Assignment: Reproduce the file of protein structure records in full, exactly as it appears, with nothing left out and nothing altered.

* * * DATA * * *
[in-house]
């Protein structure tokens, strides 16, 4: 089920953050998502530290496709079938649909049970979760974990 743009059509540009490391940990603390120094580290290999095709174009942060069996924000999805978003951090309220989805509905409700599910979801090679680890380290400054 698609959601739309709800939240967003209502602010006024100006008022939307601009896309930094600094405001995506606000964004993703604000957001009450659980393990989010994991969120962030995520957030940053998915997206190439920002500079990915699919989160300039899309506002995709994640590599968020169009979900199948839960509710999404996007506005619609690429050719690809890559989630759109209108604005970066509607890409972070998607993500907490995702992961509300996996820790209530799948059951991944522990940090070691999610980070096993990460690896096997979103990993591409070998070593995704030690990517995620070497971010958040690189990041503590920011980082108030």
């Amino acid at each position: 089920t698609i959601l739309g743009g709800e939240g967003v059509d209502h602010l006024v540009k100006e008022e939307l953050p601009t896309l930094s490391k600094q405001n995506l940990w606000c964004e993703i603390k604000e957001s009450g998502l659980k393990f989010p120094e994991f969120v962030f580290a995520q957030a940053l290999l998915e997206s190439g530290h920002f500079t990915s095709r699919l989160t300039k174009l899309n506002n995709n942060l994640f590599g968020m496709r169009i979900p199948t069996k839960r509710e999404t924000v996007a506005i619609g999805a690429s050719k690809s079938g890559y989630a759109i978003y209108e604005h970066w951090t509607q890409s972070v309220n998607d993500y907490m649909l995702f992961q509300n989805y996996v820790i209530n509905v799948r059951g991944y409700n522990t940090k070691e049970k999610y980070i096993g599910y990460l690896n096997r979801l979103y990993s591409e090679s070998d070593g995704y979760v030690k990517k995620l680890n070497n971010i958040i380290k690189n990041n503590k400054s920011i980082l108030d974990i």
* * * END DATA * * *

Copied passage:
[in-house]
């Protein structure tokens, strides 16, 4: 089920953050998502530290496709079938649909049970979760974990 743009059509540009490391940990603390120094580290290999095709174009942060069996924000999805978003951090309220989805509905409700599910979801090679680890380290400054 698609959601739309709800939240967003209502602010006024100006008022939307601009896309930094600094405001995506606000964004993703604000957001009450659980393990989010994991969120962030995520957030940053998915997206190439920002500079990915699919989160300039899309506002995709994640590599968020169009979900199948839960509710999404996007506005619609690429050719690809890559989630759109209108604005970066509607890409972070998607993500907490995702992961509300996996820790209530799948059951991944522990940090070691999610980070096993990460690896096997979103990993591409070998070593995704030690990517995620070497971010958040690189990041503590920011980082108030």
């Amino acid at each position: 089920t698609i959601l739309g743009g709800e939240g967003v059509d209502h602010l006024v540009k100006e008022e939307l953050p601009t896309l930094s490391k600094q405001n995506l940990w606000c964004e993703i603390k604000e957001s009450g998502l659980k393990f989010p120094e994991f969120v962030f580290a995520q957030a940053l290999l998915e997206s190439g530290h920002f500079t990915s095709r699919l989160t300039k174009l899309n506002n995709n942060l994640f590599g968020m496709r169009i979900p199948t069996k839960r509710e999404t924000v996007a506005i619609g999805a690429s050719k690809s079938g890559y989630a759109i978003y209108e604005h970066w951090t509607q890409s972070v309220n998607d993500y907490m649909l995702f992961q509300n989805y996996v820790i209530n509905v799948r059951g991944y409700n522990t940090k070691e049970k999610y980070i096993g599910y990460l690896n096997r979801l979103y990993s591409e090679s070998d070593g995704y979760v030690k990517k995620l680890n070497n971010i958040i380290k690189n990041n503590k400054s920011i980082l108030d974990i």